Regarding the journey through the installation, that comes down to g39 being generous enough to include their own AV store as the initial entrance into the main Love Hangover space. The first animated avatar-guy, who is trapped in the glass tube of a 90s box monitor is something of a signal to subtly introduce the relationship between CGI masks and out-of-date technological equipment as a kind of rabbit at the end of the tunnel to follow, hopefully giving an initial sense that something isn’t quite right here, and more of that disquiet to follow when entering the main space.

Love Hangover,durational multi-screen installation, g39, Cardiff, 2019
Courtesy of the artist & gallery

You trained as an architect, worked as an architect and then made a decision to stop - was it no longer satisfying for you?

Okay, so architecture as a study and as a day-to-day job were two fundamentally different things: Studying architecture was an artistic practice, rooted in an anthropological concern about how people engage, use and play with space. It was also abstracted from certain realities, like the genuine question of who’d actually pay for something to be built (particularly now when almost nothing is state funded). I enjoyed it, but at the same time it could be frustrating when you made a series of compositions or models that could only ever be a representation of a possible future of a building, and not the ‘finished’ thing in itself. The reality of working in an office on a daily basis was that it had very little to do with the study: for me, too often it felt like just a job with very long hours and very little reward. I jumped ship and went back to the reasons that lead me there in the first place.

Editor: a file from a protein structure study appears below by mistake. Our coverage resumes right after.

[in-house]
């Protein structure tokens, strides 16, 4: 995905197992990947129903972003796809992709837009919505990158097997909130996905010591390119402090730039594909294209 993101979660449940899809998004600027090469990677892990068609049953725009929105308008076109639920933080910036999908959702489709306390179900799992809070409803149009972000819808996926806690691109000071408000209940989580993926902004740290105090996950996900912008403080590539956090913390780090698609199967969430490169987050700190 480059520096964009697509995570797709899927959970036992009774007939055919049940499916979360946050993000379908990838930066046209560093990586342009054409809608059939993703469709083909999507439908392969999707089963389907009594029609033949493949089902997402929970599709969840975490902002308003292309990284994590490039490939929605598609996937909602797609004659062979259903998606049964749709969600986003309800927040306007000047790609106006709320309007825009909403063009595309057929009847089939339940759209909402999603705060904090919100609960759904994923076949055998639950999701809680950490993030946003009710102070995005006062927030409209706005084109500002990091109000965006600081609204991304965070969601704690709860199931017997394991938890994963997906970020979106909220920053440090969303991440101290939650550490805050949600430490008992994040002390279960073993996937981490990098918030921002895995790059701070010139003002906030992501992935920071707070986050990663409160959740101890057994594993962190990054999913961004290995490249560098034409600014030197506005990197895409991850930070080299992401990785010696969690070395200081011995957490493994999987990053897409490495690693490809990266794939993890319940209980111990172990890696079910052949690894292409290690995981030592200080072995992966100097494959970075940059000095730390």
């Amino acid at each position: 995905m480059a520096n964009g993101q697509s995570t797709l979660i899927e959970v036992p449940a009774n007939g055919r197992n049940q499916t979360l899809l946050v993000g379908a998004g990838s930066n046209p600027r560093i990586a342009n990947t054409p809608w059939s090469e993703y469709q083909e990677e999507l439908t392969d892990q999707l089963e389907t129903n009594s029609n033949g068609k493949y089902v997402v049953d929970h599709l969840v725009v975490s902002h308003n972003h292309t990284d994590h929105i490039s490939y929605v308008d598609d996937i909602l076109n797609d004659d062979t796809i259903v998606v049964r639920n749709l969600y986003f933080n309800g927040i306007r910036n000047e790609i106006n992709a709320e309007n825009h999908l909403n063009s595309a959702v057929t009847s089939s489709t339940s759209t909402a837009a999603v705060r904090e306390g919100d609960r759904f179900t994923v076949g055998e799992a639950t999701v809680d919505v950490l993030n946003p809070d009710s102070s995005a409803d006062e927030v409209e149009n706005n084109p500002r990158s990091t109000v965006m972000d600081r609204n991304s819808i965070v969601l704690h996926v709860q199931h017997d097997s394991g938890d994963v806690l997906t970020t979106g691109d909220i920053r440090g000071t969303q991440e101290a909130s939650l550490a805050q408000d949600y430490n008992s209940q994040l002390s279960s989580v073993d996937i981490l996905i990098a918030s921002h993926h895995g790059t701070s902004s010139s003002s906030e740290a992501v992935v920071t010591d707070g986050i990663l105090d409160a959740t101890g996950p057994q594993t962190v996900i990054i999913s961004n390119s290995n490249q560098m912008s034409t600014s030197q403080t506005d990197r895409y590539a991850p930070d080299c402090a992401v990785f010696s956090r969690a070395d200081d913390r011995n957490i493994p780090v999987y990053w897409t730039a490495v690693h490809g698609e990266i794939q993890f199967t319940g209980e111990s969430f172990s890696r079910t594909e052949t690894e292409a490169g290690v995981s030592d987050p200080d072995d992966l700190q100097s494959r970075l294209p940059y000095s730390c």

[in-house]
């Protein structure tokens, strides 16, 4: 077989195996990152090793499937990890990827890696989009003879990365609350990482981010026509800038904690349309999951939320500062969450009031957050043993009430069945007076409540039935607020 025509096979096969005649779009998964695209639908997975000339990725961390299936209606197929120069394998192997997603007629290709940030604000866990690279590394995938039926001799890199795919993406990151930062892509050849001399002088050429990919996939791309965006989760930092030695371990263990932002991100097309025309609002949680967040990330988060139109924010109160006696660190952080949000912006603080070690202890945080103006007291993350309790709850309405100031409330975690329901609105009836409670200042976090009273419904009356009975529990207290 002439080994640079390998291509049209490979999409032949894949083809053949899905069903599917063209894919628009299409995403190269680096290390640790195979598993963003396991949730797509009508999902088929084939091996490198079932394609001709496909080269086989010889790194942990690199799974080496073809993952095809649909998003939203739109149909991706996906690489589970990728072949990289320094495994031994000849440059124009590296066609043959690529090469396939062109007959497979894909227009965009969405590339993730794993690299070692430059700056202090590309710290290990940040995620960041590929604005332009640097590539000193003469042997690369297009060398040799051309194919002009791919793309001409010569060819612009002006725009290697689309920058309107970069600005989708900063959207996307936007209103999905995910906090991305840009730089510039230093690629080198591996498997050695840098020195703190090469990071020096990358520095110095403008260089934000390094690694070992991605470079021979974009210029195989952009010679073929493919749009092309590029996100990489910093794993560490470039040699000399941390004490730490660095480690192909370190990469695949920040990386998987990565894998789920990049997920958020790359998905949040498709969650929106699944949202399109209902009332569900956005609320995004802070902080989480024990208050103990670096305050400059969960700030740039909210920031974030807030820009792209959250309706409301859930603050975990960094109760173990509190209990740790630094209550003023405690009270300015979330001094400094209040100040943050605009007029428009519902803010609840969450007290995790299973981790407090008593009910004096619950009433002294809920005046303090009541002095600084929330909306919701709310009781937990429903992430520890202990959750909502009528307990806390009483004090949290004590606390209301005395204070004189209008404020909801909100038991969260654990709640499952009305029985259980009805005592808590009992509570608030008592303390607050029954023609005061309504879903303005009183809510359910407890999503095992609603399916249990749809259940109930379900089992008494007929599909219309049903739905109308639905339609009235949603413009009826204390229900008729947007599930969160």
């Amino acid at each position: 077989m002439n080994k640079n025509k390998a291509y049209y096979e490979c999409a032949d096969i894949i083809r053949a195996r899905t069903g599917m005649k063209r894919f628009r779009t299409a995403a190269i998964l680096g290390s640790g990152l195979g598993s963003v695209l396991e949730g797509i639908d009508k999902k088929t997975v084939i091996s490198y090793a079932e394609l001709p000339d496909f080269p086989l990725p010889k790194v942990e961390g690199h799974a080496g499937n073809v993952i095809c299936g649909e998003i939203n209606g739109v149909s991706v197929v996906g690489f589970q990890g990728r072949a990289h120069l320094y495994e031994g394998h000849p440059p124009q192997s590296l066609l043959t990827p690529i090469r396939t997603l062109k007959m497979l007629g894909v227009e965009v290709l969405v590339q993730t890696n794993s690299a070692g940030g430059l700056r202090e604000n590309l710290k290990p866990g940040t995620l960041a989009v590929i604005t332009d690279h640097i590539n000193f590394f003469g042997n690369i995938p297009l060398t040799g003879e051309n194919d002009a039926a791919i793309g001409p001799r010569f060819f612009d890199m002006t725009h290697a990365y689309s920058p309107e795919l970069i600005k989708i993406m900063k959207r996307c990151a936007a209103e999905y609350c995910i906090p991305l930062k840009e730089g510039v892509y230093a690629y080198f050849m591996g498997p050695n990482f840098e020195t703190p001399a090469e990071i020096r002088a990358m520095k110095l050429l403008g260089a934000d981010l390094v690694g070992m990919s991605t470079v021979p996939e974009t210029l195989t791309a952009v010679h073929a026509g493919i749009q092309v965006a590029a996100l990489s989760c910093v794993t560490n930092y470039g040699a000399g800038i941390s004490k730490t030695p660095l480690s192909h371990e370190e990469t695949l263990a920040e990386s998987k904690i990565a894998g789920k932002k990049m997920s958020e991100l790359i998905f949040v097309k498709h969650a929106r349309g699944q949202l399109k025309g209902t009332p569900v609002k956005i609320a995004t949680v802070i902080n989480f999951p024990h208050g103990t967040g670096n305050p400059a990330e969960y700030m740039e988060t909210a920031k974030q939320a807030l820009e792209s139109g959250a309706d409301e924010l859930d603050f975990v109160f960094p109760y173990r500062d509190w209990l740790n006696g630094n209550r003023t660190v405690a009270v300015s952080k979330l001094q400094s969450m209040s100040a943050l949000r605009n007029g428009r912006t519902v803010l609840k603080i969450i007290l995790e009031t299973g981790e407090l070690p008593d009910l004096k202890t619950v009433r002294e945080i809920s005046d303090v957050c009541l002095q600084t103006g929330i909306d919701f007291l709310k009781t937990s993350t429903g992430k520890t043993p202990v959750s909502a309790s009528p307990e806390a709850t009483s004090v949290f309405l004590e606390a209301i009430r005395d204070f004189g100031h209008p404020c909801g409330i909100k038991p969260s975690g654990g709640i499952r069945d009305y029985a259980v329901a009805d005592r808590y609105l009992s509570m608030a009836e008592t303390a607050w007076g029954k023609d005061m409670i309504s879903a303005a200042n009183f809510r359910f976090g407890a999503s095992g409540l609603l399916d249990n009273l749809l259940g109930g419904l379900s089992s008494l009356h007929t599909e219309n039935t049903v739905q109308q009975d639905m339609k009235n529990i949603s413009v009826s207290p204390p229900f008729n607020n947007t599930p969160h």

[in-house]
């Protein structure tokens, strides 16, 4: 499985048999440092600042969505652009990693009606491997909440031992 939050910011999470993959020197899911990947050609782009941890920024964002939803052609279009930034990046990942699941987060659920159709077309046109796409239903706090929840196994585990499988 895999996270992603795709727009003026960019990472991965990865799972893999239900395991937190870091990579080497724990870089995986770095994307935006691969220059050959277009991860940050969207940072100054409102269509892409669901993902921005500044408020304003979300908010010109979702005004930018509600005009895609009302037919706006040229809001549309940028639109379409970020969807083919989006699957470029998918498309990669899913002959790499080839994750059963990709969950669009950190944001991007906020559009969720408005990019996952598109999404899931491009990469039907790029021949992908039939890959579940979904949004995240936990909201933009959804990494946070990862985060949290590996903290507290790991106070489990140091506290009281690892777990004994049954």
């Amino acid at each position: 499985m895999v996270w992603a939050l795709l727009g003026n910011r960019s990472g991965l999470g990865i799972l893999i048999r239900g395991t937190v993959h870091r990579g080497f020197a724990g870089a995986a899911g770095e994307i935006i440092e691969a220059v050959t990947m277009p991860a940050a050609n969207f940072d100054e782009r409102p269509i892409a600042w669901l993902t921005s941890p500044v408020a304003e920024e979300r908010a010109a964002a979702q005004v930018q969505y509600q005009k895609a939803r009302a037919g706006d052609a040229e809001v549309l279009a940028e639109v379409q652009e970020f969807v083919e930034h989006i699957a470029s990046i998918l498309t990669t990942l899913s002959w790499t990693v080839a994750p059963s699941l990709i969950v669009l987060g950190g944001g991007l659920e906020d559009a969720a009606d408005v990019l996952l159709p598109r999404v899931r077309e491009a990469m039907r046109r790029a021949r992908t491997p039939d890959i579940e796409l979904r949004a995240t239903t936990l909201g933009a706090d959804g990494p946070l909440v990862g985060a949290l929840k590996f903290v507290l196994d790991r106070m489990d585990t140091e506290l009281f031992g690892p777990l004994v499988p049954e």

A Material Platform (Public Sculpture), pallet wood, annual flowers, penny coins, The SPACE, Hastings, 2015
Courtesy of the artist

In contrast to this, can you also tell me about the workshop you ran at Tate exchange?

So, I asked a group of year 5 students to speculate, as playfully or sincerely as they wanted, upon their future selves, in first person singular: hence the name ‘Present Future.’ It’s a project I want to build upon through working with more Primary State Educated school groups to facilitate what they think and want in terms of their education and their future.

Present Future, workshop with year 5 Copenhagen School group, Tate Exchange, Tate Modern, 2017
Courtesy of the artist

This project came about, again, from thinking about avatars as devices to perform, or to share, a version of oneself - like a twitter account, or indeed a gaming profile. I also wanted to create work with children in expressing something about their own life, their own living and their own education. My thoughts on education were and are that it is a dictation, and I am focused on state education - where students learn pieces of information without ever being asked to think critically about what they are learning or why. Just: learn it, repeat it. If you do, you're clever. If you don’t, you're not. This mode of education, that I went through, is really frustrating, really limiting, and impossibly challenged by the artificial austerity environment it’s placed into by these Centre Right governments (who only care about, and indeed want, the quality education being for private use).